RMN seeking comission

Thought i'd try again seen as though i hashed up the first post!

Hi all , first off i'm very new to this so bare with me!!
Secondly i have done some reading here and know there are a lot of knowledgeable people on here, it is you who i seek advice from.

I completed my Nurse training and have been qualified for 3 years now and have worked in various settings (currently working in Forensics).
The thing is i have got my aquaint visit coming up and don't know what to expect and i need advice for anything you can offer, timeline for applying, fitness, interviews, salary, posting (presuming i get through) and family accom etc. I know it's a lot, sorry.

I also have previous cons. dating back 15 years!! So it has been a long while! i have had to have CRB checks throughout my training and various jobs (including two NHS Trusts) and also The Nursing and Midwifery Council. My wife says i should'nt have anything to worry about because of this and the fact that this was all 15 years ago but i suppose i am a worrier and i do want this soooooooo bad.

Any advice appreciated.

Thanks in advance. :D
Think about what you've got to offer the Army in the first instance, and then why you want to join. the conviction 15 years ago may be nothing however, it depends on what it was!
Good luck
Thanks for that. I've given it a lot of thought and feel i have valuable experience to bring to the table, so to speak.

If i'm honest i can't think of nothing more at the moment!

I'd tighten up on your command of the English language as a matter of urgent priority :wink: .

I have, on numerous occasions, been asked for advice with regard to military mental health nursing as a career and I uniformly advise people to get 2 - 4 years of post-reg experience in, ideally with a second qualification and go down the commission (note the 2 'm's!) route, so well done :D

You may wish to give some thought to the client group we serve who are, by and large, spared many of the vulnerability factors that may lead to mental health problems. Most of our work is 'sub-acute' by NHS standards, but remember, we are an occupational service and maintaining the fighting force is our raison d'etre. The bulk of the work is not trauma, but alcohol issues, anxiety and depression, anger management etc.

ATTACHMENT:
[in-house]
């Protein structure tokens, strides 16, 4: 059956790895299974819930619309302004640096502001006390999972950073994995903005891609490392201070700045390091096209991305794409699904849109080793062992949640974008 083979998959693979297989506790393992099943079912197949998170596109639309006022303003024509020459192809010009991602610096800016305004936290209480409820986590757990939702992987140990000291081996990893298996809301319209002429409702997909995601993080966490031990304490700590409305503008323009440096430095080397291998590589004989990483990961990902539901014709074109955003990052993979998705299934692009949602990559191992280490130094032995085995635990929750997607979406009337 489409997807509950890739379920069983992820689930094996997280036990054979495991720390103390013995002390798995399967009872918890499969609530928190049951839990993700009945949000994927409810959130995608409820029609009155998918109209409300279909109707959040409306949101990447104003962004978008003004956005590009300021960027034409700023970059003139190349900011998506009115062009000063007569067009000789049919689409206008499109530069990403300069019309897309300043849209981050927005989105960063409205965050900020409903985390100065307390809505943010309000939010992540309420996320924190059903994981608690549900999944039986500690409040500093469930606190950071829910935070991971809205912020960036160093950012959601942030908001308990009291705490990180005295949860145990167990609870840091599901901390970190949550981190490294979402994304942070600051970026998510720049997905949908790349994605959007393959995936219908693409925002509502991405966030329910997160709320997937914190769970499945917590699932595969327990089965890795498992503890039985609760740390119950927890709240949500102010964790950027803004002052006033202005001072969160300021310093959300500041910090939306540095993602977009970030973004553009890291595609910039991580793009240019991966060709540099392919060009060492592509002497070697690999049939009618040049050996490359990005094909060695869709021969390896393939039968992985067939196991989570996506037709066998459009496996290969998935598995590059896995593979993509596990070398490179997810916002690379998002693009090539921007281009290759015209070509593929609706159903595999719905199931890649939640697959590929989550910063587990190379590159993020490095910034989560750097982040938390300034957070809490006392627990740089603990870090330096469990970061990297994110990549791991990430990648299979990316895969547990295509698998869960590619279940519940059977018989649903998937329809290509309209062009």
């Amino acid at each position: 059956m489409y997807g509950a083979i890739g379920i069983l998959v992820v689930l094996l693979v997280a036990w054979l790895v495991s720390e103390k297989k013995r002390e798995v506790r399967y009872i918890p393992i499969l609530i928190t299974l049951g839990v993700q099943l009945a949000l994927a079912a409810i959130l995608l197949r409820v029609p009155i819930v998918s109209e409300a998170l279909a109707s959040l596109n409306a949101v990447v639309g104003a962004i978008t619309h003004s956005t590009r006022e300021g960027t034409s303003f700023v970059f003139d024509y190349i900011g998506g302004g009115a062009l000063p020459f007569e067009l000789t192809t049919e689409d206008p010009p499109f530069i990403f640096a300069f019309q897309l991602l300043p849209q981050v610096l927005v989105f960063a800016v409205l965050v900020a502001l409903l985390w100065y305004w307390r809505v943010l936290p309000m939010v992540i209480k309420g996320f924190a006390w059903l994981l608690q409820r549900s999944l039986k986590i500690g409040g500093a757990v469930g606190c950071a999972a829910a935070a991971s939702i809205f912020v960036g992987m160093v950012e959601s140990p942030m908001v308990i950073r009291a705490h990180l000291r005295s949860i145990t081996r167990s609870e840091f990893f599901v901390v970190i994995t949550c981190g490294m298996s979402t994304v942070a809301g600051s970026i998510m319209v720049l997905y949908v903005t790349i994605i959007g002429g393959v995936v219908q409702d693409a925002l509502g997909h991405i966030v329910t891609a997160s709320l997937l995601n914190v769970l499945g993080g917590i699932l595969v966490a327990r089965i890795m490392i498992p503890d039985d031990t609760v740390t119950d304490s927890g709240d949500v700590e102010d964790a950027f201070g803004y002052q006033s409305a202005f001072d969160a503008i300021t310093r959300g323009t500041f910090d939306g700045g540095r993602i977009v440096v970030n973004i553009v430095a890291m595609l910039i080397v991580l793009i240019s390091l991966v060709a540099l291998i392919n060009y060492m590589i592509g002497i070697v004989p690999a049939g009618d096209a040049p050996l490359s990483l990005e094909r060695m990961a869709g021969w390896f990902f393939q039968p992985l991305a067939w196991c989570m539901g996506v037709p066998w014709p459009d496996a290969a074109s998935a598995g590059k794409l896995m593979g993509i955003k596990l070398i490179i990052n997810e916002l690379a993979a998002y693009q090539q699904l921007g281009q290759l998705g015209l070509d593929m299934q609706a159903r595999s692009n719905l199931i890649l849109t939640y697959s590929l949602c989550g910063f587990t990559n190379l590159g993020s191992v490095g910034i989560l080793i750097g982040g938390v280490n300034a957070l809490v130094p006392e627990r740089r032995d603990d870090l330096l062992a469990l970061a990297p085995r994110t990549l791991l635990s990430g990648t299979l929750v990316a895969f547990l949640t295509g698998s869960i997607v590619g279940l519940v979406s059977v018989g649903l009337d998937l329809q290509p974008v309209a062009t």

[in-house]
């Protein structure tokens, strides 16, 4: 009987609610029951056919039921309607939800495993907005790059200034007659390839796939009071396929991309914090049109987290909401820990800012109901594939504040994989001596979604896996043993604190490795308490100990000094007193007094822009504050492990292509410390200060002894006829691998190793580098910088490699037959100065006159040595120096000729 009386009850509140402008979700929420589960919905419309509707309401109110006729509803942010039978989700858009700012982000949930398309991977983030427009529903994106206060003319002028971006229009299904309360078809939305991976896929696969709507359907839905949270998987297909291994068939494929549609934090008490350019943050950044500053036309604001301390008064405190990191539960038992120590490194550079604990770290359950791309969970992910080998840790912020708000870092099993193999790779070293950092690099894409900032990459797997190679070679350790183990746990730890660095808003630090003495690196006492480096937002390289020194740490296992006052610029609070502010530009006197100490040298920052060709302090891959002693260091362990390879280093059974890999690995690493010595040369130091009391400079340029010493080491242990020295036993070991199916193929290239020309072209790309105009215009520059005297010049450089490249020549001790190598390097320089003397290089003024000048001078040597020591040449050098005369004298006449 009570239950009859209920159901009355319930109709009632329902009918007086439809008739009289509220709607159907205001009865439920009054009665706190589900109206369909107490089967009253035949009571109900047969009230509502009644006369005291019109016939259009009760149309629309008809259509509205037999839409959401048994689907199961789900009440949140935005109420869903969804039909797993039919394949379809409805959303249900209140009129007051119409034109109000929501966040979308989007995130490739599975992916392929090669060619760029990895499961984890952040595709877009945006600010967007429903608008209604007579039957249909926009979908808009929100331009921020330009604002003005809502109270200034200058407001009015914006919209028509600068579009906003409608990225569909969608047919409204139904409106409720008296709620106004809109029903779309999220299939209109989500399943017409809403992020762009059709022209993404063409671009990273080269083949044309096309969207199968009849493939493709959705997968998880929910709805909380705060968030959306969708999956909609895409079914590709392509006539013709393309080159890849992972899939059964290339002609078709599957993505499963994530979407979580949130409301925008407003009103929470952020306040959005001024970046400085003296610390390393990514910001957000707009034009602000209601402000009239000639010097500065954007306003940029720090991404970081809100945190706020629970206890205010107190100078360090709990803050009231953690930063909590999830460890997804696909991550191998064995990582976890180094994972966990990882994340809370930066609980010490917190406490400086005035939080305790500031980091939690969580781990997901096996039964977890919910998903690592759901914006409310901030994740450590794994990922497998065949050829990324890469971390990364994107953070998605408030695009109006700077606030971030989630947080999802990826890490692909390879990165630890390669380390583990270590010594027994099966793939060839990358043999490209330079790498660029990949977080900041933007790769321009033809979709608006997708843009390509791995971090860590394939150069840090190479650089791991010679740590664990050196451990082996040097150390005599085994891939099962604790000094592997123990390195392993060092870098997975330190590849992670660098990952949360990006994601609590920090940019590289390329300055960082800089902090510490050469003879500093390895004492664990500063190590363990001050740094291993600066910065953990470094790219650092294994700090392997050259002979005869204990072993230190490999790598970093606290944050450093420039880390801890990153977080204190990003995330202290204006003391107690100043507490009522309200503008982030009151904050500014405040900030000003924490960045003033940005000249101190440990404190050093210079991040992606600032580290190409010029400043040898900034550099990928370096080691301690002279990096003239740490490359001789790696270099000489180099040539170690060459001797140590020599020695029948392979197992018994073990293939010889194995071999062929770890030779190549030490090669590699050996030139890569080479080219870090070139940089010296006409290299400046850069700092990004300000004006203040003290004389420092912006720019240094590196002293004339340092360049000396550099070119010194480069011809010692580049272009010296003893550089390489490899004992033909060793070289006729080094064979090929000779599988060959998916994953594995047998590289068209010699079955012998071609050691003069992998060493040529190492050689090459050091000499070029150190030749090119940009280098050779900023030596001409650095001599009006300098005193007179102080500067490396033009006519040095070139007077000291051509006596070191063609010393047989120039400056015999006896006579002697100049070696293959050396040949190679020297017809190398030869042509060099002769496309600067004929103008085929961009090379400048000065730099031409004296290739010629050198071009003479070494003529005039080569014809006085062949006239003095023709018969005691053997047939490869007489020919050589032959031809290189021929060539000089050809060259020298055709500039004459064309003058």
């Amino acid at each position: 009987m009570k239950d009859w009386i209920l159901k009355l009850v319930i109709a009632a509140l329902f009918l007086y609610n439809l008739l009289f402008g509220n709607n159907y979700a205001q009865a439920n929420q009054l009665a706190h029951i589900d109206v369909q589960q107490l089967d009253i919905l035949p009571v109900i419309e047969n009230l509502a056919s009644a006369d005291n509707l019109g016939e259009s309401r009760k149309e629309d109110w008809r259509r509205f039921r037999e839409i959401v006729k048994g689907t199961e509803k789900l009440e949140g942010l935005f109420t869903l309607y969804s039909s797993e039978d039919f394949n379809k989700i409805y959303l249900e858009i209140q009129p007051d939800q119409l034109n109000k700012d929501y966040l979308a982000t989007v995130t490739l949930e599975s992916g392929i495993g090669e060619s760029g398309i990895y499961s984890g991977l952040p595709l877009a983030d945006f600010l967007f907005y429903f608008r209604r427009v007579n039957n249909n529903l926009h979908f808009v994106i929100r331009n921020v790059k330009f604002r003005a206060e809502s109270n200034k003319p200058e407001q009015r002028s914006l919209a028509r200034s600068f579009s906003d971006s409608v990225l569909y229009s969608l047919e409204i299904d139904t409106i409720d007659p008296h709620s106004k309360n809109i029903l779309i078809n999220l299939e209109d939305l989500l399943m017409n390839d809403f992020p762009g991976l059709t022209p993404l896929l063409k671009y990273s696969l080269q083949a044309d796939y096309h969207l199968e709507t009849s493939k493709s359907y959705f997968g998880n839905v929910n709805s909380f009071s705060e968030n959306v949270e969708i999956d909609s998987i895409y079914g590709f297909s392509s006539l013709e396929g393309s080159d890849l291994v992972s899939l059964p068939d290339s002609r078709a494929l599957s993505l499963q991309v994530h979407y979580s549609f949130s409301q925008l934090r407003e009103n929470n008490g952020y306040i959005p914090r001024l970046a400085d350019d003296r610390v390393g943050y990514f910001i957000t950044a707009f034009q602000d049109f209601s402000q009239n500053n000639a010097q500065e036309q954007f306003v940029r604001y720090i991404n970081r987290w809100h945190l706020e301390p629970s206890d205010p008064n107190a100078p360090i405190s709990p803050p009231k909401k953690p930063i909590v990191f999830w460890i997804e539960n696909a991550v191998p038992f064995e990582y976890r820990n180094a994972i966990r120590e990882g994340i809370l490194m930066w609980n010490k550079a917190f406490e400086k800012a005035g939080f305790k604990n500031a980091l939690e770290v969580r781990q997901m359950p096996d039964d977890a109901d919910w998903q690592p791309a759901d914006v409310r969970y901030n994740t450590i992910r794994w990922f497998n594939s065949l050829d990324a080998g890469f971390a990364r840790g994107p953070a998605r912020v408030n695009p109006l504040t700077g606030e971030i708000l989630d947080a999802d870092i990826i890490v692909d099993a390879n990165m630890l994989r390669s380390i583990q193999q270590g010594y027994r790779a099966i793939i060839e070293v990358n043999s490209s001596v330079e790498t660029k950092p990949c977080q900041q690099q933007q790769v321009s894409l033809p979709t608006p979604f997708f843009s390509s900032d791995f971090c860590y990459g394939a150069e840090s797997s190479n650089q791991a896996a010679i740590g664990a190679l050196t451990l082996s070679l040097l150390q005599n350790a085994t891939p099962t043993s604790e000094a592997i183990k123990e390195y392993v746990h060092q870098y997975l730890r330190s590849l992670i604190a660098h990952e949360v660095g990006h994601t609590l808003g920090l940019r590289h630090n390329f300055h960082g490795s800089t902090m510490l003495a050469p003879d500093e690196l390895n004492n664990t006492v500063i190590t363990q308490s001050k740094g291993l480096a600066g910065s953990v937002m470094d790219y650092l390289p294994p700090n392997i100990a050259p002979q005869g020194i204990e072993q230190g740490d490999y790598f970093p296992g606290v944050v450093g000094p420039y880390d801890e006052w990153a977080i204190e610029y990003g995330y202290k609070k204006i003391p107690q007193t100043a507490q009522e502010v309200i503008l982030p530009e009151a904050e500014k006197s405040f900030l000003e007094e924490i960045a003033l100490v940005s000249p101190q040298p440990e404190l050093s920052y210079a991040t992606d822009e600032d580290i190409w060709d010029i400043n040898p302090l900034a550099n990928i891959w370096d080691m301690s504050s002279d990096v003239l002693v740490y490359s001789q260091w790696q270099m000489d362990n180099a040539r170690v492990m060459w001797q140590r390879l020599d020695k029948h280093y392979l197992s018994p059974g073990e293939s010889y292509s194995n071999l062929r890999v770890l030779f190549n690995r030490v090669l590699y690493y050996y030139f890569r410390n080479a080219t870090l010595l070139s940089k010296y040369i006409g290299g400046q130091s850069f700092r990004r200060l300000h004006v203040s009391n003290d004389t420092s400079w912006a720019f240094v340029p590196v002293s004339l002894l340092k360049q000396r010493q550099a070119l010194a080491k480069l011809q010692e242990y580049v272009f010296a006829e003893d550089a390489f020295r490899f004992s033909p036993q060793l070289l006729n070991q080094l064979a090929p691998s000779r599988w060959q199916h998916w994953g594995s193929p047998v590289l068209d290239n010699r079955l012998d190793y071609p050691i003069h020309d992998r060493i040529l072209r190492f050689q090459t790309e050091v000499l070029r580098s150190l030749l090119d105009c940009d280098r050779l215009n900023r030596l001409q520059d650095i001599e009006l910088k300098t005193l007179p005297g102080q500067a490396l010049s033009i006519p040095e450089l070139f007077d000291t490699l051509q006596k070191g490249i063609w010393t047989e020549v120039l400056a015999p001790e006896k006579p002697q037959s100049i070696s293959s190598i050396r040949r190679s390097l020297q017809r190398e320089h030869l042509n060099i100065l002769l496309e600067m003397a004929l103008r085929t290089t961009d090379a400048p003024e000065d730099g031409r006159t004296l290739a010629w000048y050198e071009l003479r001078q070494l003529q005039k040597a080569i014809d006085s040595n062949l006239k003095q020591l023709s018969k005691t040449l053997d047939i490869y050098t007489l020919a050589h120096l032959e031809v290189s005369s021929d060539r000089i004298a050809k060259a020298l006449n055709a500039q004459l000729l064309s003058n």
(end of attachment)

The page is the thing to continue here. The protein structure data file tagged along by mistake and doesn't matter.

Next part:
Also, although RCB/AOSB has been introduced for QAs since my time in khaki, I suspect many of the principles of selection with which I am familiar still apply. You will be assessed for your suitability to be an Army Officer - not an RMN.

World and domestic politics, international and current affairs, defence matters of the moment etc, all need to be in your armoury in preparation for board.

If you have any specific questions, by all means pm me, although you may get more benefit by posting them openly in this forum (provided you can sift out the inevitable cynicism and sarcasm that 'the usual suspects' are likely to fire into the debate!)

Good luck

Budgie, as a TA psych nurse the differences in practice are really quite striking. KC's sub acute comment is very accurate and the work is much more therapeutic in nature. I've never used CBT as much as I did when I was on Herrick last year, before or since. You never get to work with the seriously mentally unwell as if they need in-patient treatment they go to the Priory (possibly one of the daftest bits of health procurement in a long while) or are discharged. If you are therapeutically minded it's an interesting, fufilling and challenging role, but you won't find many patients like the forensic ones you're involved with now. I've said this before as well, but the best CBT practitioners I've seen working are within the AMS.

Fundamentally forces RMNs are occupational health nurses, on ops we are there to return soldiers to fighting duty rather than fix them entirely, though clearly that's what happens if possible.

The other point I would make is that compared to NHS life the workload is much lower in terms of cases, and the pace of life of the DCMHs a lot slower. I'm absolutely not saying that people aren't fully occupied but in terms of the workload it's significantly less than mine was when I was a NHS CPN!
psychobabble said:
The other point I would make is that compared to NHS life the workload is much lower in terms of cases, and the pace of life of the DCMHs a lot slower. I'm absolutely not saying that people aren't fully occupied but in terms of the workload it's significantly less than mine was when I was a NHS CPN!